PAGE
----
[www.inewsguyana.com] – The National Policy on Geographic Information provides the necessary framework for identifying key datasets needed for socio-economic development, and specifies the mechanism for data collection, storage and dissemination.
During a public consultation on the drafting of this policy on Wednesday October 2, Natural Resources and Environment Minister Robert Persaud underscored the importance of Geographic Information Systems (GSI) – a system designed to capture, store, manipulate, analyze, manage, and present all types of geographical data – while identifying a number of governmental and non-governmental organization locally that already make use of same.
Persaud said its use and importance have been recognize at the political, governmental and policy levels and as such it has been determined that these systems are crucial in order to manage development and assess challenges in a smart and holistic way.
“We must move very quickly to develop a policy that reaches the satisfaction of all stakeholders… government have already invested a lot in technology,” he said.
“If we don’t implement this policy we will be doing our country an injustice… there are tremendous benefits,” Minister Persaud told the gathering, adding that “already we have completed the National Land use Plan and will soon implement the Lease Administrative Systems”.
He pointed to the importance of such systems in decision making. Meanwhile delivering the feature address, Vice-Chancellor of the University of Guyana, Professor Jacob Opadeyi, pointed to the importance of GIS in the implementation of the policy.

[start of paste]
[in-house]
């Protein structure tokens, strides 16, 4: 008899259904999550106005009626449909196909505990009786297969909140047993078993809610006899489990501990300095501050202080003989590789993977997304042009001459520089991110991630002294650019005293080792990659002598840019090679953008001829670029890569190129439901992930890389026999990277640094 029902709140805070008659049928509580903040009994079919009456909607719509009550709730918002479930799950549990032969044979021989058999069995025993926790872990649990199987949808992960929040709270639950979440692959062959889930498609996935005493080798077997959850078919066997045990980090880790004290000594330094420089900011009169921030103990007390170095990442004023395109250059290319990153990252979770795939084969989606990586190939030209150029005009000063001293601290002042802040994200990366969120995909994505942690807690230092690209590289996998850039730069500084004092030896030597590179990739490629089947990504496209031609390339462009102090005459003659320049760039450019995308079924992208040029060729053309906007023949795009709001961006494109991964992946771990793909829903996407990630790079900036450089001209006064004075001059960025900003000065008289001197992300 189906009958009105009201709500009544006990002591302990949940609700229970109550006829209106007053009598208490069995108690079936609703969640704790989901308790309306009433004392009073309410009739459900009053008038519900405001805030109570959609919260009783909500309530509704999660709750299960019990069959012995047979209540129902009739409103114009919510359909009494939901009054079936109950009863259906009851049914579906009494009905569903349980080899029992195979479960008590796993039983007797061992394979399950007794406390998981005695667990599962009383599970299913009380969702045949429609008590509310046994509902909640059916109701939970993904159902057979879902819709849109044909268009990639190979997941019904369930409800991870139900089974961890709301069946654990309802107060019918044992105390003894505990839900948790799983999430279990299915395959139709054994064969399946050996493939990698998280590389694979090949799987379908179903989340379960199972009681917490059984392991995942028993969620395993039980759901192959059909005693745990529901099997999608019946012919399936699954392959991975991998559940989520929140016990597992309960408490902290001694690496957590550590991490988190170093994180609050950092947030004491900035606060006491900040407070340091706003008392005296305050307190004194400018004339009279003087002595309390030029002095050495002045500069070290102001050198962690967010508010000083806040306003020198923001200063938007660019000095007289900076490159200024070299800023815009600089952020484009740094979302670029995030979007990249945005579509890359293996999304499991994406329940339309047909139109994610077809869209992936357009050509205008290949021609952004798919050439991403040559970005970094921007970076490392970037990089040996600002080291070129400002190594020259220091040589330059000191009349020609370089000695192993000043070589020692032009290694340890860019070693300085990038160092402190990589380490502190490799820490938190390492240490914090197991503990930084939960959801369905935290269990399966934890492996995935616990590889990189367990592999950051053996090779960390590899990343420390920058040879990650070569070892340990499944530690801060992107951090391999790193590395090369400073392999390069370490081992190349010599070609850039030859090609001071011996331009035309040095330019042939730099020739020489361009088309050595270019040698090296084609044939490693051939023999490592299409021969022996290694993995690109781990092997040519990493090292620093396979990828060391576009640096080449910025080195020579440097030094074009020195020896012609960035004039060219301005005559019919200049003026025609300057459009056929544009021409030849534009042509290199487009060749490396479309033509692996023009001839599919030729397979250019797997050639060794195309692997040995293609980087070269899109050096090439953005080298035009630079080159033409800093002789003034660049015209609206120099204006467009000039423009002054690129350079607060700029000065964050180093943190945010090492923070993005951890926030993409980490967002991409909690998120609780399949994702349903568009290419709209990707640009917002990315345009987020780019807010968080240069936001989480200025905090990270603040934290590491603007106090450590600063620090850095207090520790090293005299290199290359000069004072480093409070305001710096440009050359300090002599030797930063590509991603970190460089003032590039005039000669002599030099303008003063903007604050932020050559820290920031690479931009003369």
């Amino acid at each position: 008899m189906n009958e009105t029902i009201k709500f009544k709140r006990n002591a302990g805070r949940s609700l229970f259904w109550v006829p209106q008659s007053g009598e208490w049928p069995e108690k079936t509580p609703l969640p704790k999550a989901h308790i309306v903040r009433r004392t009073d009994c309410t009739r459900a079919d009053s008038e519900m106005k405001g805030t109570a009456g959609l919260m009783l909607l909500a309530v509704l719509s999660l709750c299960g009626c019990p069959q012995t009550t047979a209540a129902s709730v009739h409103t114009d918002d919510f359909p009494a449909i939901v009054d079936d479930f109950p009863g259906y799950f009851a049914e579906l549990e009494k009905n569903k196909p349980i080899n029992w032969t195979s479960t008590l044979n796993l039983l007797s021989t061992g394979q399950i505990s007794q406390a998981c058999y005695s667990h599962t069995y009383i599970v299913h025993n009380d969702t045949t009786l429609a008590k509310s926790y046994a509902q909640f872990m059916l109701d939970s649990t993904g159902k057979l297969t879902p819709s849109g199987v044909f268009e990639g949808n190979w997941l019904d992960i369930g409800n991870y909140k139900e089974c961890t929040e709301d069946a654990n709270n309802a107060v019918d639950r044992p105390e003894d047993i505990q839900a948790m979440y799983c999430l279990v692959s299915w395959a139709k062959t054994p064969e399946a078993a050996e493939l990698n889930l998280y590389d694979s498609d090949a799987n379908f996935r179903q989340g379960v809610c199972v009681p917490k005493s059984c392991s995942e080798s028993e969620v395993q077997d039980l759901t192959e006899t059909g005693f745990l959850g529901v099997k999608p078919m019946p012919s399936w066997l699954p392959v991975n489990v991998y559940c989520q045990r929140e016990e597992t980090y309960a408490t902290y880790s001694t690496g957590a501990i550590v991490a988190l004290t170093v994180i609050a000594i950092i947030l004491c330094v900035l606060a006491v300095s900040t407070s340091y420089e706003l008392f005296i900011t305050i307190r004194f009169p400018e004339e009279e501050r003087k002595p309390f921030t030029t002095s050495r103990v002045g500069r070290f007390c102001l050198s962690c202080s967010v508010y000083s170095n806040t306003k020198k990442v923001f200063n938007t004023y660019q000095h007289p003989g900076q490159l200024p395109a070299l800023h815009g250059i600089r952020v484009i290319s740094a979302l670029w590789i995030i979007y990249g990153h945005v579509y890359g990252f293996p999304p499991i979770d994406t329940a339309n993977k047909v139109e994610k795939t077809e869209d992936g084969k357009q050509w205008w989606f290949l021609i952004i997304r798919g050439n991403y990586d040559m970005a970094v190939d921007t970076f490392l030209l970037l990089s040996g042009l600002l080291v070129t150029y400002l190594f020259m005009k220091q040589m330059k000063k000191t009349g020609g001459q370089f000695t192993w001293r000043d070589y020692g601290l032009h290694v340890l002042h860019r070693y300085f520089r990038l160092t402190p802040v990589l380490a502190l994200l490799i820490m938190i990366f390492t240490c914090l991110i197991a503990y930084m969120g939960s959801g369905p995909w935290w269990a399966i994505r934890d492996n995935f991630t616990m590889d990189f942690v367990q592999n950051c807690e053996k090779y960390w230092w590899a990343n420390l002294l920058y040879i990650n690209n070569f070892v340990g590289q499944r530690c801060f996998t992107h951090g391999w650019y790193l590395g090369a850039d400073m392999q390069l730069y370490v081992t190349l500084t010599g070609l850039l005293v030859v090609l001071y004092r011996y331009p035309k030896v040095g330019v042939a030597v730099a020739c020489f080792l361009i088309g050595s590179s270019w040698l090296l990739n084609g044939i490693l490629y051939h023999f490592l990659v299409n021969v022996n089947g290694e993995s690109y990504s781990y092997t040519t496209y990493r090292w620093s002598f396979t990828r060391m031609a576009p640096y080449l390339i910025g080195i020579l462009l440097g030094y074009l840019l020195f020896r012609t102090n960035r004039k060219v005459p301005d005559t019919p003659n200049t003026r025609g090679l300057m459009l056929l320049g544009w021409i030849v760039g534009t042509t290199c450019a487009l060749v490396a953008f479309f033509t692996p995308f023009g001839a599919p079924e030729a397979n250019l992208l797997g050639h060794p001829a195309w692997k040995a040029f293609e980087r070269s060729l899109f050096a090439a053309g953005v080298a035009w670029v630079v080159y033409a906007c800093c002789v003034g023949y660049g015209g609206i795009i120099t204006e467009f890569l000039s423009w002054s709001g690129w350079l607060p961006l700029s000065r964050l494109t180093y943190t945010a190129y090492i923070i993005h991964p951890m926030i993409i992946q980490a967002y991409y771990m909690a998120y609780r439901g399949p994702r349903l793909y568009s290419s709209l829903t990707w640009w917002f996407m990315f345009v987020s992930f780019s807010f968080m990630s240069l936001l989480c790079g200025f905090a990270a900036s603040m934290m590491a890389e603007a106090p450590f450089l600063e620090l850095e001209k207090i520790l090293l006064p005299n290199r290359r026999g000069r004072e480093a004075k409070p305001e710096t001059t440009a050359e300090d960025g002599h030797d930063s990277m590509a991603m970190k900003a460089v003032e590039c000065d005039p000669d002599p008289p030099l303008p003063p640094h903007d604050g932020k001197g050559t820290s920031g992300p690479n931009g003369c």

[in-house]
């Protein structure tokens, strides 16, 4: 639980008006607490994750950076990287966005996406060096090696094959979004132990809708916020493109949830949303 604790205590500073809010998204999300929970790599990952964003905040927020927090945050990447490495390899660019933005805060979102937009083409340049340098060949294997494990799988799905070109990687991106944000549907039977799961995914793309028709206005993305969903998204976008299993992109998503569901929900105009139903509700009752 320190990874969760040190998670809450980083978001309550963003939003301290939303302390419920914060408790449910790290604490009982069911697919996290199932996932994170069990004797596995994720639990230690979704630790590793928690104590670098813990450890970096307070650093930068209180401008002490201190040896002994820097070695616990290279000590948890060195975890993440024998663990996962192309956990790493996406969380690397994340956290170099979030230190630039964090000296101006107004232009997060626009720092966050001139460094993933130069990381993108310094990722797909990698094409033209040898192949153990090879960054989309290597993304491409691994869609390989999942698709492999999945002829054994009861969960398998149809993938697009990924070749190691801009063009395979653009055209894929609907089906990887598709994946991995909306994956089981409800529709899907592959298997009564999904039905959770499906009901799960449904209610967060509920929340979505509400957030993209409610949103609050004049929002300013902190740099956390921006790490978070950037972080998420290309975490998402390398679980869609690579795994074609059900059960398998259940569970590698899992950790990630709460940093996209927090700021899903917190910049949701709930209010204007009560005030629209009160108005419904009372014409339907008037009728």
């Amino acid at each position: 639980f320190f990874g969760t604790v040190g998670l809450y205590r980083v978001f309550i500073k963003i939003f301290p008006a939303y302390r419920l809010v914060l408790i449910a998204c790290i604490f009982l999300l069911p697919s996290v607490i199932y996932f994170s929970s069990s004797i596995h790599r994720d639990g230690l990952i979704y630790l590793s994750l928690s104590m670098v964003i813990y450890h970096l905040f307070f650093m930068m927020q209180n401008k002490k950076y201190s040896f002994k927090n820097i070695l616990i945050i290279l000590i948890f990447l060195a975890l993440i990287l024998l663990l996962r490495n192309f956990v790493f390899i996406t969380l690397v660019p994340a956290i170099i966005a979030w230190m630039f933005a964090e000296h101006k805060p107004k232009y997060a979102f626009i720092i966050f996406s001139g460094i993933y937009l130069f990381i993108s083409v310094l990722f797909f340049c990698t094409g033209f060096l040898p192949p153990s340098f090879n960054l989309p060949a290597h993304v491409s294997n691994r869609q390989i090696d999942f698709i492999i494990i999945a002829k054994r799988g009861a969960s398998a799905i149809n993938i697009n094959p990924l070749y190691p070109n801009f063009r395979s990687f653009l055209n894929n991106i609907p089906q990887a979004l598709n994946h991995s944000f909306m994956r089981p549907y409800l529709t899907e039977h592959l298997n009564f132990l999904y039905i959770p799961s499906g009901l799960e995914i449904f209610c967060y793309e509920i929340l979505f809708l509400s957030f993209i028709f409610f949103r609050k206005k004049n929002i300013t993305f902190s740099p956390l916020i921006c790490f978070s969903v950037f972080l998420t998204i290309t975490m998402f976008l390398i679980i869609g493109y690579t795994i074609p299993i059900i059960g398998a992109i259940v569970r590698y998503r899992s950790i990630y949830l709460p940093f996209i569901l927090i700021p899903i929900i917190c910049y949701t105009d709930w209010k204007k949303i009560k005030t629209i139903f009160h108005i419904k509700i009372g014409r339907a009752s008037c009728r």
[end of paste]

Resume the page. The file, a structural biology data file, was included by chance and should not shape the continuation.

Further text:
He said of great significance is to find persons with the passion to do the job. “Software and hardware is easy to purchase but to find that a person that is committed and passionate is a real task”.
While emphasizing the importance of data in the processed he stressed the need for a good policy to manage such data.
“In order to effectively and efficiently manage the consequences of climate variability, we need historic, current and accurate data of our natural and physical assets supported by a national GIS policy, without which our adaptation actions will be vague and of little impact,” Dr Opadeyi said.
He also outlined the consistent political support that is needed in this regard and pointed to the obligation to protect all data.
Minister Persaud signaled his intent to nominate Professor Jacob Opadeyi to chair the committee that will be set up to deal with the policy.
Four desktop computers were also presented to the University, School of Earth and Environmental Sciences by the Natural Resources and Environment Ministry. By Kurt Campbell